VOL. 127 | NO. 43 | Friday, March 2, 2012
Kroger Posts Q4 Loss on Pension Plan Costs
CANDICE CHOI | AP Food Industry Writer
NEW YORK (AP) – The Kroger Co. said Thursday that costs associated with consolidating its pension plan for union workers led it to post a net loss in the fourth quarter, even as sales improved at the nation's biggest supermarket chain.
The Cincinnati-based operator of Kroger, Ralphs, Food 4 Less and other grocery stores said it lost $306.9 million, or 54 cents per share, for the three months ended Jan. 28. That's compared with a profit of $278.8 million, or 44 cents per share, a year ago.
Not including one-time charges, the company said it earned 50 cents per share. By that measure, analysts on average expected a profit of 49 cents per share.
The per-share results in the latest quarter were also boosted by the company's stock buybacks during the period, which totaled $272.4 million for 11.7 million shares.
Kroger also raised its full-year net earnings forecast to $2.28 to $2.38 per share, due to the benefit of an extra week in the year, lower-than-expected accounting charges and aggressive stock buybacks during 2011. It had previously forecast earnings of $1.95 to $2 per share.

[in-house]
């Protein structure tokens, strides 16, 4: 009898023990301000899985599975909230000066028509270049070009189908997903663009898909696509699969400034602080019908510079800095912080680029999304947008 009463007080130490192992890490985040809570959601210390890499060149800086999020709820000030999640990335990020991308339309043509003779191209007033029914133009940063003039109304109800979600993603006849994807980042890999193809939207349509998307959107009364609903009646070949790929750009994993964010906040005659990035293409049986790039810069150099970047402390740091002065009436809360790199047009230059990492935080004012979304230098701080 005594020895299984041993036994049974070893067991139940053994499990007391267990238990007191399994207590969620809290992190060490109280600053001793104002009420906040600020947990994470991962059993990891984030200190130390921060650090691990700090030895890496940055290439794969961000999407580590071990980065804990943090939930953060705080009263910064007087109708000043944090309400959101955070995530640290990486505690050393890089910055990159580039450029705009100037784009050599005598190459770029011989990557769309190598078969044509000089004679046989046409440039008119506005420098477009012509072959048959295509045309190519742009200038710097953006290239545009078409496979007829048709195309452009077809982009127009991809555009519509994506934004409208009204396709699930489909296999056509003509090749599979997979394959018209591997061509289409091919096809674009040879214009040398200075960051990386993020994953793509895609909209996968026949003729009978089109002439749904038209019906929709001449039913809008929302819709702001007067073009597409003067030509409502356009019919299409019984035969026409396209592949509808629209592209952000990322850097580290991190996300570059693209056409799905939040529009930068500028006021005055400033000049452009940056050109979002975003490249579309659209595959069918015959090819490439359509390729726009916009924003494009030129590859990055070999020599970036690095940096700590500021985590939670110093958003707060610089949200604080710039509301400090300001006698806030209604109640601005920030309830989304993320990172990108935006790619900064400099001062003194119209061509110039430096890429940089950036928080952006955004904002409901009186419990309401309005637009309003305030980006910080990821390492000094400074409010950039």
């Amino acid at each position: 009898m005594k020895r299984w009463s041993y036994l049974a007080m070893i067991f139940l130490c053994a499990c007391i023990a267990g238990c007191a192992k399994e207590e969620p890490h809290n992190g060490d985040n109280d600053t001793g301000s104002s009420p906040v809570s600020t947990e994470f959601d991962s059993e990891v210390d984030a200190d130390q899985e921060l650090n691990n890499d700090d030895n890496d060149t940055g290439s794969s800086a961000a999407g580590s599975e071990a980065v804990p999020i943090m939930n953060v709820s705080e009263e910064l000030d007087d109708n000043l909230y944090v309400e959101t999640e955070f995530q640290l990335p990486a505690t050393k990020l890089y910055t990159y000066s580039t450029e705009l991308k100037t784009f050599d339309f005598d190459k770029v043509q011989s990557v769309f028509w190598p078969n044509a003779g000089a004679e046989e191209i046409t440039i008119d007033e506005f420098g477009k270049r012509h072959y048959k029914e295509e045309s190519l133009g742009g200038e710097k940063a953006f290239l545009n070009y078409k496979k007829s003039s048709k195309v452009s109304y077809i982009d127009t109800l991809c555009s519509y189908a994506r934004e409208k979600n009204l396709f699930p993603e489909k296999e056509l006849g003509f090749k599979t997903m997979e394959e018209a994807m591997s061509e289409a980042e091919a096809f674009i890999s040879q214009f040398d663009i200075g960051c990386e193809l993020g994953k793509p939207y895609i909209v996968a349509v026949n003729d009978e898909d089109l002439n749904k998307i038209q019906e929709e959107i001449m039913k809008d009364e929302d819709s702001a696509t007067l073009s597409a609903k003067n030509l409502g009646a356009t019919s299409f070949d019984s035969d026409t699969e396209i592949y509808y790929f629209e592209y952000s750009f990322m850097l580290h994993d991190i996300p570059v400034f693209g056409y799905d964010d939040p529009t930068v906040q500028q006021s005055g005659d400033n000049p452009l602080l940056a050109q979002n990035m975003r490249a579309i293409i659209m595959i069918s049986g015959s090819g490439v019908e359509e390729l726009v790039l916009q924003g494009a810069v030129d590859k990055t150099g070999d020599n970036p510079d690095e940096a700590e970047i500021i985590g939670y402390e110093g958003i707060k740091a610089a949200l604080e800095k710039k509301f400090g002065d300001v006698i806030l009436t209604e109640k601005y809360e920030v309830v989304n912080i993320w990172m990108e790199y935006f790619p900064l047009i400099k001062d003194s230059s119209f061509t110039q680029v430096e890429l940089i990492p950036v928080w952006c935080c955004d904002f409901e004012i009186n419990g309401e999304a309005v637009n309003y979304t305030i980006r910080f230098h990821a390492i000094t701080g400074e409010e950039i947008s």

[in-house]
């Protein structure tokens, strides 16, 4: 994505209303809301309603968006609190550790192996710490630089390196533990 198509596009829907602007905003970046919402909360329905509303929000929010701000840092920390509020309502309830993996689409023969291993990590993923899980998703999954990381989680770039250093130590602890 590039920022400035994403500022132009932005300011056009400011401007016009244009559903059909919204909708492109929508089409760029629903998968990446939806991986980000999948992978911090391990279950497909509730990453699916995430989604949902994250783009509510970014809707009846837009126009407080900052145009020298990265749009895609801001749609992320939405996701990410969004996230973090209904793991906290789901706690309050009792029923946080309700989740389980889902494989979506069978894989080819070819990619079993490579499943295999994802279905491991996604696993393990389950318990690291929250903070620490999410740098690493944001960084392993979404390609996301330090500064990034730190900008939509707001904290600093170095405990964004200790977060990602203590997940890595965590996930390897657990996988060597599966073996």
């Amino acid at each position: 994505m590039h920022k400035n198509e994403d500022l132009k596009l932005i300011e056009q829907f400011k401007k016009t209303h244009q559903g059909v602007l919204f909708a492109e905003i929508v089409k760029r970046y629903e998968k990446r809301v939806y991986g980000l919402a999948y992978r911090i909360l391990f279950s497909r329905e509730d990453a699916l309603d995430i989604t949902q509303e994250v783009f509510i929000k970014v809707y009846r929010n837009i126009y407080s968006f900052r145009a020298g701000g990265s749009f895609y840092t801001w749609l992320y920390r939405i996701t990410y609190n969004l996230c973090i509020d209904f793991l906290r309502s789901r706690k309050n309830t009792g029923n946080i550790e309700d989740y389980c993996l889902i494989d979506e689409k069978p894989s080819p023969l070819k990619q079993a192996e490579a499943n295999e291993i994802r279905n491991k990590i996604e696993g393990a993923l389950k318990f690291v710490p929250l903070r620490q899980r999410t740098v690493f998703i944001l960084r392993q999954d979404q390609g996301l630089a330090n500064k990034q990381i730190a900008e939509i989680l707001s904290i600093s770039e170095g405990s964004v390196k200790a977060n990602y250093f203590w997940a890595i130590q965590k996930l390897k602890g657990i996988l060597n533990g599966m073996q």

For the quarter, Kroger said total sales increased 7.7 percent to $21.4 billion from a year ago. When excluding results from its 1,090 fuel stations, sales increased 5 percent over the same period last year. Kroger provides the latter sales figure because fuel profits are volatile and don't reflect the company's core business.
Revenue at stores open at least a year rose 4.9 percent when excluding gas sales. The metric is a key performance measure because it strips out the effect of newly opened or closed stores.
Up until now, Kroger has maintained its profitability in the down economy by focusing on low prices and loyalty programs that offer shoppers discounts on their favorite items.
The strategy of attracting customers with great deals has been challenging in recent years for supermarkets and big-box retailers, which are paying more to keep shelves stocked as a result of rising fuel commodity prices. Kroger says it has managed the balancing act in part by controlling its operating and administrative costs. The company has also focused on pushing its house brands to offset expenses.
CEO David Dillon said the strategy has paid off with increased market share in the quarter.
The pension-related costs had been announced in December, when the company said that four of the union pension funds to which it contributes were merging into a new fund as of the start of this year. Kroger contributed $650 million to the new fund in January as part of the agreement.
Over the long term, the company said the move is expected to reduce the annual pension contributions it makes to more than 65,000 employees.
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